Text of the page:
The farm is still a family business with Bob as Managing Director, son Dan as CEO - he seems to do most of the marketing side of things - with various other wives and other family members also playing important management roles.
Bob Richards' working method is to:
Survive – Start small, don’t run out of cash, don’t hurt anyone. You’ve got to get by.
Learn – Trial things and then apply what you’ve learned. Invest in education.
Grow – Grow through scaling and make sure you’re good at execution.
All good so far. And it gets better. Sustainability is a key aim. Salt water is taken from the tidal Adelaide River in the dry season, and then cleaned with native grasses, and reused over and over again. The fish's food is environmentally friendly as well. Any fish that die of natural causes are given (probably sold) to a nearby organic farm for compost. I am not quite sure about waste - but I assume it's part of that cleaning of the water process. Currently they are building up to the minute nurseries and their own solar farm. Admittedly most of this knowledge comes from the company itself either directly or via interviews, but I have not found anybody saying anything contrary to all of this good stuff. They work with CSIRO and are part of Sustainable Farms (Australian Barramundi Farmer's Association), which has a list of some five barramundi farms which it approves - most of them in Queensland.
They also have BAP accreditation, which seems to be one of the two top aquaculture accreditations in the world. According to Montreal Fish:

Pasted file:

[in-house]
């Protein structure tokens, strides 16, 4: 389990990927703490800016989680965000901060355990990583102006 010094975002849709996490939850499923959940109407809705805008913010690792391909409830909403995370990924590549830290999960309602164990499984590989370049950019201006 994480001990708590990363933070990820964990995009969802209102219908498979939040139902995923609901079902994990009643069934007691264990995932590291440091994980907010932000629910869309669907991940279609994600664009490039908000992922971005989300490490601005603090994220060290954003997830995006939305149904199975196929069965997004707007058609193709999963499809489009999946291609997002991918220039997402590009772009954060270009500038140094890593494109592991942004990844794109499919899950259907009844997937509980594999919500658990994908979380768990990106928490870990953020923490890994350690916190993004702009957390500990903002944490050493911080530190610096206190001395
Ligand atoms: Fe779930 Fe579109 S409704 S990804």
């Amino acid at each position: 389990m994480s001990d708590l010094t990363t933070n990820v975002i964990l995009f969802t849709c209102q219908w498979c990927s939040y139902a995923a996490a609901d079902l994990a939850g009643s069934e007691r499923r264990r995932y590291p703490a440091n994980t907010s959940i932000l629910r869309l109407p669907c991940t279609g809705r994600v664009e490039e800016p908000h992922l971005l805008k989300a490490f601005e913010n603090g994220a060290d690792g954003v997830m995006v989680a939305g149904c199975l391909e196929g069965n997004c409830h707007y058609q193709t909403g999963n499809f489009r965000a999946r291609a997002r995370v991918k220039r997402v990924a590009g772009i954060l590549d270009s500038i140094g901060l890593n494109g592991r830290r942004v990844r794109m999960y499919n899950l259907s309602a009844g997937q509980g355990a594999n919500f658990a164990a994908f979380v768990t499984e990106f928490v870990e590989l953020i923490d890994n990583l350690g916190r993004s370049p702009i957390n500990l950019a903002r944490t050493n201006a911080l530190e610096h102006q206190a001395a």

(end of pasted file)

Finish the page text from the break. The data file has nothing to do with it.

"BAP is the world’s most trusted, comprehensive and proven third-party aquaculture certification program."
The other aquaculture accreditation is ASC, but I do not think they have this one. Not yet anyway. They also do not have MSCI accreditation, but then they wouldn't because I think that one is for fishing and maybe does not apply to fish farms. Though mind you this is the certification that Tassal et al. are desperately trying to get, but then their farms are actually in the sea. Humpty Doo is on the land, although using sea water. I did see that some other barramundi farms are, like the salmon, in large pens in the sea.
They also provide jobs for local Aborigines - 17% of the workforce I gather, though that does not sound like a huge number really. And they support the local hospitality industry as well. Now that they do their own packing and distribution they have also increased the number of staff.
For barramundi, like salmon is one of those fish who live part of the time in the sea and part of the time in rivers. And I believe that river barramundi sometimes can taste muddy. Sea-water barramundi is best, and Humpty Doo barramundi has been praised for approximating the taste of wild sea caught barramundi. And here are a few facts about barramundi (another Aboriginal word by the way that means 'large scaled river fish'.